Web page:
When arranging the marching order of the participating groups, Trigilio said organizers put youth and trans organizations like the Trans Remembrance Memorial at the front, along with other “community groups.” Corporations were not part of the parade, while employee resource groups, representing associations of queer employees at various companies, were placed at the back.

“We really did try hard to minimize the amount of logos people were seeing and instead just really emphasize the community connection aspect to Pride,” Trigilio said.

Daunasia S. Yancey, a member of the Mayor’s Office of LGBTQ+ Advancement and one of the leading activists in the 2015 #WickedPissed protests, said she noticed the difference.

“I was marching with the Mayor in our office, but we were not in the very front of the parade. There were several groups that were before the Mayor, and I think that that also was intentional.” she said, describing the effect as “getting back to this kind of grassroots history of ‘the people first.’”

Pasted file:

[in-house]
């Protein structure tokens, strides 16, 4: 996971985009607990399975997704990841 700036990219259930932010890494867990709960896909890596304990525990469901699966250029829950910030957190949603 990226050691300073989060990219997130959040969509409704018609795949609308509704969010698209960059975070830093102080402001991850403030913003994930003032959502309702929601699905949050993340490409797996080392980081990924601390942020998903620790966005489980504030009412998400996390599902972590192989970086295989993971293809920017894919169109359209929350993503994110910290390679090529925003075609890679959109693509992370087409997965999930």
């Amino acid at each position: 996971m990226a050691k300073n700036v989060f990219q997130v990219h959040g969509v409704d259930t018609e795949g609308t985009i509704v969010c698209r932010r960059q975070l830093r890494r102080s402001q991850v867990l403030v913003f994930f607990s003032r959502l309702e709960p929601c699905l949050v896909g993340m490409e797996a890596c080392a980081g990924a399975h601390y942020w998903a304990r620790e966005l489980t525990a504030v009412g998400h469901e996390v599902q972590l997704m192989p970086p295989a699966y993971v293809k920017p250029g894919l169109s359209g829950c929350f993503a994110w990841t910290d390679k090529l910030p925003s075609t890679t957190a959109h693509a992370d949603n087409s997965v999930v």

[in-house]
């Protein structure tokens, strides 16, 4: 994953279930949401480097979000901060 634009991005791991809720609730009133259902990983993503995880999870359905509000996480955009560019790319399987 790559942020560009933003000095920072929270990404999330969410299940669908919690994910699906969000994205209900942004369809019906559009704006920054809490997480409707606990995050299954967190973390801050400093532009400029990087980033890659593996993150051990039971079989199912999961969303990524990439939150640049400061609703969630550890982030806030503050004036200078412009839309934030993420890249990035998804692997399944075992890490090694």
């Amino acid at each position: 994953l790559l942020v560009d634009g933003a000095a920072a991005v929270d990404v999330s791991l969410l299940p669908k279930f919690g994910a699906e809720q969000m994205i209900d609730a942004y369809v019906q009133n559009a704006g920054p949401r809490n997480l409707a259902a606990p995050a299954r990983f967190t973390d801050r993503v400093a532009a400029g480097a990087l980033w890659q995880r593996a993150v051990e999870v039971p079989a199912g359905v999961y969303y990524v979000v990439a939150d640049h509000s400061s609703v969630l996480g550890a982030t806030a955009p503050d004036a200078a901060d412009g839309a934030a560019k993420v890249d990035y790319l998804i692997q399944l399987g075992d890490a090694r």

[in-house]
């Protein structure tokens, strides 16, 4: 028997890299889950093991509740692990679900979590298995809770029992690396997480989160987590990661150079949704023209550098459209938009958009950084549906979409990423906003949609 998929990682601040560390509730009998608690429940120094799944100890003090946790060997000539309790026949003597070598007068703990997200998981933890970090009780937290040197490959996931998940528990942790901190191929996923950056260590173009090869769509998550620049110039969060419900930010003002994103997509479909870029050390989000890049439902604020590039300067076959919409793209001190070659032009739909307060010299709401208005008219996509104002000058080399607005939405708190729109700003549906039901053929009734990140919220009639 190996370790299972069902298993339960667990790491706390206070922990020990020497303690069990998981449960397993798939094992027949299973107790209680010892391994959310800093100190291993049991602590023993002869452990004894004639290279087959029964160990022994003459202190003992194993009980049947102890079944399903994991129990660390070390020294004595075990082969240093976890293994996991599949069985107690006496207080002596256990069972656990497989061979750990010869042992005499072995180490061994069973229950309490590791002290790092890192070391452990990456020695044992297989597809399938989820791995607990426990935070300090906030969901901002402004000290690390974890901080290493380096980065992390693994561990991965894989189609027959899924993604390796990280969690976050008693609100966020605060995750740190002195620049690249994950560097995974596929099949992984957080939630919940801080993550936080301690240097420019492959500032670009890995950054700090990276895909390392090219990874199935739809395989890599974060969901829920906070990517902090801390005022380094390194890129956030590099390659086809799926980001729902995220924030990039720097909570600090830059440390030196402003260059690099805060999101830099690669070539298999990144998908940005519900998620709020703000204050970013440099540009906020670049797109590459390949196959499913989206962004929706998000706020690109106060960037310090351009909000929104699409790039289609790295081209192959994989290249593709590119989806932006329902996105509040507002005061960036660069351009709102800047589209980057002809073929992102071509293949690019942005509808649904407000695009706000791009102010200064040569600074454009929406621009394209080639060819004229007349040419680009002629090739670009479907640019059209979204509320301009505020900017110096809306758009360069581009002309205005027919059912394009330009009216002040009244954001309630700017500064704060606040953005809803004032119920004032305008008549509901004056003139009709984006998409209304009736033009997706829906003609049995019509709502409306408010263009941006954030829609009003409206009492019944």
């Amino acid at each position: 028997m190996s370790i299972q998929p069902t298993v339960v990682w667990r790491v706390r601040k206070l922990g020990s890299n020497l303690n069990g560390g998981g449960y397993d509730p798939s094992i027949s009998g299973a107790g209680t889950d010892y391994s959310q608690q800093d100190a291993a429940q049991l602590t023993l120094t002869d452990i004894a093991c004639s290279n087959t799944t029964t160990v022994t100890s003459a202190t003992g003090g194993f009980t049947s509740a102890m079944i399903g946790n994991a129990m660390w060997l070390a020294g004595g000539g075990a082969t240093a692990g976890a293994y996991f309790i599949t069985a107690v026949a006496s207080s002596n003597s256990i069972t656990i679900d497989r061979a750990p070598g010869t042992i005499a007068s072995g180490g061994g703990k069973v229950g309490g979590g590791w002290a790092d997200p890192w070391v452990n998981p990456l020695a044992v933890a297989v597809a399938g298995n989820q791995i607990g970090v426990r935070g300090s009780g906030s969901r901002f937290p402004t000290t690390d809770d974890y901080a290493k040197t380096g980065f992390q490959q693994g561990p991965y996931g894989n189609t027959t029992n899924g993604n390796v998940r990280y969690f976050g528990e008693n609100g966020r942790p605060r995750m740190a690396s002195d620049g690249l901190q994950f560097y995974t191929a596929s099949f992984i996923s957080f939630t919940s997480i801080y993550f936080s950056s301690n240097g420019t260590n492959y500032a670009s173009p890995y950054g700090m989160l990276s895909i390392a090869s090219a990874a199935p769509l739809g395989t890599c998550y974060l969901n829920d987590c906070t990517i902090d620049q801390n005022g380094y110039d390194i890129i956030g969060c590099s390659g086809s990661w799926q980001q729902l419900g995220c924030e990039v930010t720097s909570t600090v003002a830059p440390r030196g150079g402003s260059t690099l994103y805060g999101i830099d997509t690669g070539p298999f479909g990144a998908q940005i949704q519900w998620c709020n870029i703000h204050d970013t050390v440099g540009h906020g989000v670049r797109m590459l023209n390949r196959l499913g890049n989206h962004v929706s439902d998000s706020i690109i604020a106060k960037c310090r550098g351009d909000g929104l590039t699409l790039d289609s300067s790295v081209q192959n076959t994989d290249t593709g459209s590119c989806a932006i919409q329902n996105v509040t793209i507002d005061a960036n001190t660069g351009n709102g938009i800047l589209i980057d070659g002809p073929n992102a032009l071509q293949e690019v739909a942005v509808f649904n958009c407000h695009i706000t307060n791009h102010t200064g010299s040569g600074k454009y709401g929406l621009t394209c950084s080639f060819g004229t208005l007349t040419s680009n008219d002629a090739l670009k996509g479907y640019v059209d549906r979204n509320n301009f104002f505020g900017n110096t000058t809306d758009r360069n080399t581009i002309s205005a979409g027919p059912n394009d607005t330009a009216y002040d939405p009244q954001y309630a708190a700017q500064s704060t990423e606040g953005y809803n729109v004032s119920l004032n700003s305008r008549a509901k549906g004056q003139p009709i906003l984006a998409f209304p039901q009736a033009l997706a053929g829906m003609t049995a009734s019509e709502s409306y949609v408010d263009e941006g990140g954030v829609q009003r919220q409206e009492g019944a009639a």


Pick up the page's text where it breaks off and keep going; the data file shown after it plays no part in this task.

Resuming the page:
Gabrielle Jonas, a prevention network coordinator with GLBTQ+ Adolescent Social Services, said it felt “more localized” and “very much a Boston thing — it was something put on by the community.”

Corporate sponsors — a critical source of funding for an event as large and expensive as Pride – were this year subjected to a vetting process before their sponsorship was accepted. Deciding factors included donations to lawmakers supporting anti-LGBTQ+ or anti-choice legislation, the Human Rights Campaign’s corporate equality index, and a racial equity tracker.

On the issue of police presence, which has been contentious for other cities’ Pride parades around the US, Boston Pride for the People decided to keep police securing the parade while trying to “minimize” their presence, Trigilio said.